Sean Shim-Boyle
THIEF
April 16 - May 21, 2016


THIEF (fairytale)

From Wikipedia, the free encyclopedia

 

Jack is a young boy living with his widowed mother and a dairy cow as their only source of income. When the cow stops giving milk, Jack’s mother tells him to take it to the market to be sold. On the way, Jack meets an old man who offers “magic beans” in exchange for the cow, and Jack makes the trade. When he arrives home without any money, his mother becomes furious, throws the beans on the ground, and sends Jack to bed.

 

During the night, the magic beans cause a gigantic beanstalk to grow, which Jack climbs to a land high in the sky. When Jack finds an enormous castle, he breaks in. Soon after, the castle’s owner, a giant, returns home. He senses that Jack is nearby, and speaks a rhyme:

thief-450pxFee-fi-fo-fum!I smell the blood of an Englishman,Be he alive, or be he dead,I’ll grind his bones to make my bread.

 

When the giant falls asleep Jack steals a bag of gold coins and makes his escape down the beanstalk.

 

Jack climbs the beanstalk twice more. He learns of other treasures and steals them when the giant sleeps: first a goose that lays golden eggs (the most common variant is a hen; compare the idiom “to kill the goose that laid the golden eggs.”), then a harp that plays by itself. The giant wakes when Jack leaves the house with the harp and chases Jack down the beanstalk. Jack calls to his mother for an axe and before the giant reaches the ground, cuts down the beanstalk, causing the giant to fall to his death. Jack and his mother live happily ever after with the riches that Jack stole.[1]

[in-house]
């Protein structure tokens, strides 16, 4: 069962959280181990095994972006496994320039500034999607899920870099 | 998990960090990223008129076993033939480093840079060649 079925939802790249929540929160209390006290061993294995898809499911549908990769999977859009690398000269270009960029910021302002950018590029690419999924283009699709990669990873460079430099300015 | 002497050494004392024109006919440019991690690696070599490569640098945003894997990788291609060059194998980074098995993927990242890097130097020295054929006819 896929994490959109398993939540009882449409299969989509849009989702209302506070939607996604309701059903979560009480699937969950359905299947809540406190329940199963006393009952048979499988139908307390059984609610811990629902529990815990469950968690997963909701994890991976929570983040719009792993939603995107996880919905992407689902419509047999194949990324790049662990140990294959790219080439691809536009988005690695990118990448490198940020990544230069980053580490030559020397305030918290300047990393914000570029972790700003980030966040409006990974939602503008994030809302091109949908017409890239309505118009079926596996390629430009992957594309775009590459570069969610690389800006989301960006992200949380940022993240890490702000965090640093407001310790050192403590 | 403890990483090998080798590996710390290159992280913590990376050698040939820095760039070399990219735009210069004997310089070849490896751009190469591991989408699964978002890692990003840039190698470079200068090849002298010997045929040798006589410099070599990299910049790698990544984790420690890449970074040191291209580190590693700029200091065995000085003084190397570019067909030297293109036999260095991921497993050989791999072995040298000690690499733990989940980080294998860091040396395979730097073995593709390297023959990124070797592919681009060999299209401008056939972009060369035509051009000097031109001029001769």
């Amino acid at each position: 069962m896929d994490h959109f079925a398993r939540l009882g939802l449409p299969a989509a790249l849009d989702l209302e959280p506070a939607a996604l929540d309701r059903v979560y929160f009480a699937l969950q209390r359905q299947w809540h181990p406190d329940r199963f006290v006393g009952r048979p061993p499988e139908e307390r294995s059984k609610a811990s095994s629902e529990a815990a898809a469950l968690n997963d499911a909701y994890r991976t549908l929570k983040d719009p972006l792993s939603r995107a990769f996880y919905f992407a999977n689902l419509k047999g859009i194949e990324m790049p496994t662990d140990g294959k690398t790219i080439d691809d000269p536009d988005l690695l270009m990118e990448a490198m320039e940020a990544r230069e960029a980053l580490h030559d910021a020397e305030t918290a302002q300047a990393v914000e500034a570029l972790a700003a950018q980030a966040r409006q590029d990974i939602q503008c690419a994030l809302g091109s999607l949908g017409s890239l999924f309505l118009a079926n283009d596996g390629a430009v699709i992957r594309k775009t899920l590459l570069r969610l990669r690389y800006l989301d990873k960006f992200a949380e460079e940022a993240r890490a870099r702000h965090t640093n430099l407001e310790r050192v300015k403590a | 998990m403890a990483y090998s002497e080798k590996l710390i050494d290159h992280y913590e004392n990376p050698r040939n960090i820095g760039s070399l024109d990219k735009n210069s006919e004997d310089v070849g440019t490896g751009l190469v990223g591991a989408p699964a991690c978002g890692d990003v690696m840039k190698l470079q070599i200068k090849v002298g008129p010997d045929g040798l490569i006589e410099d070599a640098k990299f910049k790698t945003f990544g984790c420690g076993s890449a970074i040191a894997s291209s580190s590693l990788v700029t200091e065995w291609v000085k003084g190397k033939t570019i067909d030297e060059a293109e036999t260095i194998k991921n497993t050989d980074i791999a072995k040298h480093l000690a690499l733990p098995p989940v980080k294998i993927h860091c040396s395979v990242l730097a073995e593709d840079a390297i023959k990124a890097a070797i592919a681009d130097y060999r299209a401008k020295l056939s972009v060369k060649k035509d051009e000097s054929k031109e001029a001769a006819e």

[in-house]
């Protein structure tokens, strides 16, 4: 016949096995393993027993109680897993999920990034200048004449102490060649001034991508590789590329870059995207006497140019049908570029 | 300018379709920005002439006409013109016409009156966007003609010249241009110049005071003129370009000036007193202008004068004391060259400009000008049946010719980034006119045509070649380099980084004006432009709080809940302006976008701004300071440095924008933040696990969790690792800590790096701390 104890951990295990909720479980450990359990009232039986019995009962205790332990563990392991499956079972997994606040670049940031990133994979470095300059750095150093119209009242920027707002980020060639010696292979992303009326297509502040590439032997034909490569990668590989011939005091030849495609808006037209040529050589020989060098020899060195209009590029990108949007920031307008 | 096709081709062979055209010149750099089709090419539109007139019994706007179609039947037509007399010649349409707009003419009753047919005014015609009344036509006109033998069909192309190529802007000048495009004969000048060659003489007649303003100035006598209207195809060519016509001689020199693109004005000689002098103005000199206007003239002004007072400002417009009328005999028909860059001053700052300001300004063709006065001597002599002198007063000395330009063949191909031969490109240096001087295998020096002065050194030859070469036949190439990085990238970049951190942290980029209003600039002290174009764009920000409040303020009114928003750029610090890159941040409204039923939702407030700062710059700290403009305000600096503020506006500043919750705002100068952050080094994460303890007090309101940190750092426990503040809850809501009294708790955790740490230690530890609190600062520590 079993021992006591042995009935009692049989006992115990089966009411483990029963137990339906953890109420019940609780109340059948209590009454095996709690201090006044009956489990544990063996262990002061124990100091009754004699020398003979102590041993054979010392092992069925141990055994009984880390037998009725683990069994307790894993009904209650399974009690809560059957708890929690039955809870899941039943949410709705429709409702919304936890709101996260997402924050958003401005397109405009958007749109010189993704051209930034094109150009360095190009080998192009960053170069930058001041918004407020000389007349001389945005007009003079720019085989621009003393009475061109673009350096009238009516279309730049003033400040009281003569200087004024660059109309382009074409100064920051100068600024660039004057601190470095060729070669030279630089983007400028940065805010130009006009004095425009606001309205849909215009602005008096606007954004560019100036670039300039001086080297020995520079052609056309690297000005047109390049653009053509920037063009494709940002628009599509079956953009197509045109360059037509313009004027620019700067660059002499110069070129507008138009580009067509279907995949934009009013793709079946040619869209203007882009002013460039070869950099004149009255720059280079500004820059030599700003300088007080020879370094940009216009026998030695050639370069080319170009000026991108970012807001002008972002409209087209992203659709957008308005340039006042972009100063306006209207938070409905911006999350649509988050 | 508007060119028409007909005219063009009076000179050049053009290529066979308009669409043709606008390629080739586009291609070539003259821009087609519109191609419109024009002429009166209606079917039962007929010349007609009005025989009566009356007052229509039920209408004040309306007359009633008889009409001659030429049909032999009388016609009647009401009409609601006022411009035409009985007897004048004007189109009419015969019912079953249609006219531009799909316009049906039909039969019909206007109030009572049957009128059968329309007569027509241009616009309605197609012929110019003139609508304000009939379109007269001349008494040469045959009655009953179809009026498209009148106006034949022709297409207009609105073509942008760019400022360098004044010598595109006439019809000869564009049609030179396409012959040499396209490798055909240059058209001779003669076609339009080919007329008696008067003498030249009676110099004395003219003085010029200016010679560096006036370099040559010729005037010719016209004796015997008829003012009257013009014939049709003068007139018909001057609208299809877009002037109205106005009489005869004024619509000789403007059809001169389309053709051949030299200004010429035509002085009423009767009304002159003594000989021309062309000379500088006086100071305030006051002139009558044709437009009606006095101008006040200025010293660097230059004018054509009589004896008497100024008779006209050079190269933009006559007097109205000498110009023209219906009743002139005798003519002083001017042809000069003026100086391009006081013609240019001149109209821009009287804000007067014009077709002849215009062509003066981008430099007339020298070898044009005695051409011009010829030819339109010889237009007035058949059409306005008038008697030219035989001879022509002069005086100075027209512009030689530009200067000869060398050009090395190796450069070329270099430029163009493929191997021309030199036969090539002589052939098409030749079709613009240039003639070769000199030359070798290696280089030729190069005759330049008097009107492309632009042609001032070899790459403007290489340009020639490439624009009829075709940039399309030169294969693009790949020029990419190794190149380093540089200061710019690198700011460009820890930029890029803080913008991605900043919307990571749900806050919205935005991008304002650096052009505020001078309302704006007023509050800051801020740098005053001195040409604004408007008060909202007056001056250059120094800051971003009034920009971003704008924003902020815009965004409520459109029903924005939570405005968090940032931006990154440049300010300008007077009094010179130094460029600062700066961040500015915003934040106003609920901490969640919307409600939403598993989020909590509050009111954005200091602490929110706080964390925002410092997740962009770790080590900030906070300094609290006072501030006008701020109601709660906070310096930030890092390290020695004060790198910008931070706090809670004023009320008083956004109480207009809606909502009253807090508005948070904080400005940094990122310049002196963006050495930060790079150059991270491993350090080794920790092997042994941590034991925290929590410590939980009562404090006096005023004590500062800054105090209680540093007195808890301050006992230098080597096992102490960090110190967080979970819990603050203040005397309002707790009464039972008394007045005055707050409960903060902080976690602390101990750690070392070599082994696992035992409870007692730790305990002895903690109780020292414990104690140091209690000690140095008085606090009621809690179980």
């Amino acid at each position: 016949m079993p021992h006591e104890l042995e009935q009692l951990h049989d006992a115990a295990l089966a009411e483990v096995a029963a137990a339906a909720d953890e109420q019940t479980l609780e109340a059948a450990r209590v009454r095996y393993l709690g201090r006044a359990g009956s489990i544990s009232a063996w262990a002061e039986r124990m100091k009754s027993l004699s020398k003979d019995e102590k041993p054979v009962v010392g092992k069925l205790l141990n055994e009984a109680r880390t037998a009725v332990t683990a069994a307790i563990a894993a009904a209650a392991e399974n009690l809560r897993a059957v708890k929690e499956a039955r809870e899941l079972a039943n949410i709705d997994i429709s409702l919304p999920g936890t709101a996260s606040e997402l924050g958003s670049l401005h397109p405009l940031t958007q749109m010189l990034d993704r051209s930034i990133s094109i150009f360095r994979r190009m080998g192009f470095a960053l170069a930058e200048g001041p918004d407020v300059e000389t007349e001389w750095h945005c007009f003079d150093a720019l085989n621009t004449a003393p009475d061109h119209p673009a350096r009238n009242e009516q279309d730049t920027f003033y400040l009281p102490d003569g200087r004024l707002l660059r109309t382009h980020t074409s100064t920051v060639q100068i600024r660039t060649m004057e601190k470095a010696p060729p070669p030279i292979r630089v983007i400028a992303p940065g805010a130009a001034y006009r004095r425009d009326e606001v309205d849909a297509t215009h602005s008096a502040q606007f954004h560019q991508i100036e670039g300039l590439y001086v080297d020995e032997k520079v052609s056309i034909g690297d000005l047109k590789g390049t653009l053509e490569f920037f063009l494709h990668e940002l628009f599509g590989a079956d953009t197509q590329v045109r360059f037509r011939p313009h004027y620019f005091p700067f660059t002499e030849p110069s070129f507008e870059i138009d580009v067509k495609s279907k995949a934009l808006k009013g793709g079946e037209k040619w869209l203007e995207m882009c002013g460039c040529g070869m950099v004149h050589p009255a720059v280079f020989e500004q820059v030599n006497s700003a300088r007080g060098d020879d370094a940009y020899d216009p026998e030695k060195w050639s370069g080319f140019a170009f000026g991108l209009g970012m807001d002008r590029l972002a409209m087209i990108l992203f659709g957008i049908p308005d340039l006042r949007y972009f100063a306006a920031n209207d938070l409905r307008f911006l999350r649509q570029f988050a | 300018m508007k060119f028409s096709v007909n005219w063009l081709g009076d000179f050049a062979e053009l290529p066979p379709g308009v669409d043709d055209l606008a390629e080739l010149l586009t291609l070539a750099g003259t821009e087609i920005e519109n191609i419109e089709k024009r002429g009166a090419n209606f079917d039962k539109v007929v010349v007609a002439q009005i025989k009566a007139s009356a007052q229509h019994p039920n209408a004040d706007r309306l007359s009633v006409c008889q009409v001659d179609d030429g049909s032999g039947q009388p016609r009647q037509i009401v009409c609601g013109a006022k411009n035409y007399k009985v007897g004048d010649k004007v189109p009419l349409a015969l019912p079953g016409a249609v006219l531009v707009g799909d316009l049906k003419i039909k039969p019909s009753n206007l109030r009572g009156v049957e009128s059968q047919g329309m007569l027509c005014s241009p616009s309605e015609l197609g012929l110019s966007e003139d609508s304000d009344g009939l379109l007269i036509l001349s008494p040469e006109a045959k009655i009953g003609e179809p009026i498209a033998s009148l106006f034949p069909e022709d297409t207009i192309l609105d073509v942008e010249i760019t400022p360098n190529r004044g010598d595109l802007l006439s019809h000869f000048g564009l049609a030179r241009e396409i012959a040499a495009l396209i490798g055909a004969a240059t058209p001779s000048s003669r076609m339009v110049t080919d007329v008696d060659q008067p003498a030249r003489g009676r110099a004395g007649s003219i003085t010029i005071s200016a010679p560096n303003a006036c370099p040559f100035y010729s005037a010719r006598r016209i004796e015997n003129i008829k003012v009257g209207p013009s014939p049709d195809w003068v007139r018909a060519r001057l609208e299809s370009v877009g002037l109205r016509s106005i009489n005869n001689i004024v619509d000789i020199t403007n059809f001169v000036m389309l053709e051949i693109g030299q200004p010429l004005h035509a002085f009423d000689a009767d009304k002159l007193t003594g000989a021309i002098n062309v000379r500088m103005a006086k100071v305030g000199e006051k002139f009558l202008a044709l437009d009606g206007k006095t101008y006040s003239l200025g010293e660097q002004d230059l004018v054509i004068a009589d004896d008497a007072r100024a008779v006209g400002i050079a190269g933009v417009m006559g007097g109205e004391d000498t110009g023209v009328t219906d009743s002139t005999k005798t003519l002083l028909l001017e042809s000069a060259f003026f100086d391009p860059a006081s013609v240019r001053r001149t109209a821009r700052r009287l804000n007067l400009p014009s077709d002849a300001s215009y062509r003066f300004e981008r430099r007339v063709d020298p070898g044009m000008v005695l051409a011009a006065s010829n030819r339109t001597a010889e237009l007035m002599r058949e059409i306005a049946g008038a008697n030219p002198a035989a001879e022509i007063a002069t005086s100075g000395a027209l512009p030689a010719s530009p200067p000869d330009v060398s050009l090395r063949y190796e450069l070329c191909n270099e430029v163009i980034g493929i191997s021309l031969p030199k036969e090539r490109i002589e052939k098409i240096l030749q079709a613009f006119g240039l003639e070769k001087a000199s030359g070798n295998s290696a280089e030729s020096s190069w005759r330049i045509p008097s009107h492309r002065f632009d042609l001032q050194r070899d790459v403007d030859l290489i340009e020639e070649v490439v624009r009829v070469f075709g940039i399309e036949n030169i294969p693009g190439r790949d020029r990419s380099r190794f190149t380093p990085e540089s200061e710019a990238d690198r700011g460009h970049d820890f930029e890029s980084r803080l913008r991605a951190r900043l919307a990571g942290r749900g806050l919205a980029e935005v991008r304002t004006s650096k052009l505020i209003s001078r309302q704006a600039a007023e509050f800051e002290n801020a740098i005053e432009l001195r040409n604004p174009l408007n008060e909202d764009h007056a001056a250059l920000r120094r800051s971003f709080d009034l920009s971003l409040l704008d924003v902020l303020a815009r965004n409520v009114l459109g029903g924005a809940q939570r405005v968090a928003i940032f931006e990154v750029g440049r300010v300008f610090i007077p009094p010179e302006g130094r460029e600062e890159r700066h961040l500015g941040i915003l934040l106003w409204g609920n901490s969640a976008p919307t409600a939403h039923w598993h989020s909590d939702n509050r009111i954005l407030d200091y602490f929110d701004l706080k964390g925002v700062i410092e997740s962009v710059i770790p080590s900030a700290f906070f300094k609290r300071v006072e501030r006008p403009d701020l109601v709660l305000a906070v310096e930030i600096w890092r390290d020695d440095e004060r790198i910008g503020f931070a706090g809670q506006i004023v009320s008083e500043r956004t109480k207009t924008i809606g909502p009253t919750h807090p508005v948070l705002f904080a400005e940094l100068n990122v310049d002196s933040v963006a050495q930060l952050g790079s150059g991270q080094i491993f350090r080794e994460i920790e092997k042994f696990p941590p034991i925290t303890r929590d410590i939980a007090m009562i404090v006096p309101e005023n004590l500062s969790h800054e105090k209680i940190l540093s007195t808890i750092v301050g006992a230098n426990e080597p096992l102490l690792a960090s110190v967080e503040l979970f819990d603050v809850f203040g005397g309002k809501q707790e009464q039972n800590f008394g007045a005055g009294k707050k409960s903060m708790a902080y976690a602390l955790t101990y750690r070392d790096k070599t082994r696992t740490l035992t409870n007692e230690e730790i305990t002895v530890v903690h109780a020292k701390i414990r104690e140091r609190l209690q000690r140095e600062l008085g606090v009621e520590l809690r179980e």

1. “Jack and the Beanstalk.” Wikipedia: The Free Encyclopedia. Wikimedia Foundation, Inc., 31 March 2016. Web. 2 April 2016.

 

Sean Shim-Boyle (b. 1986) holds a BFA from California Institute of the Arts and an MFA from the University of California Los Angeles. Various Small Fires is pleased to present THIEF, the artist’s first solo exhibition at the gallery. The exhibition further develops Shim-Boyle’s use of social narratives affiliated with childhood as a means to critically dissect and redress contemporary guidelines of morality. He has had solo exhibitions at LAXART, Los Angeles, SIGNAL, Brooklyn, NY, and Project Row Houses in Houston, TX. He was a 2013 recipient of the Joan Mitchell Foundation Painters and Sculptors Grant.



Press

Wagley, Catherine. “An Artist Puts a Dark Spin on ‘Jack and the Beanstalk’.” LA Weekly May 11 2016 | laweekly.com | PDF |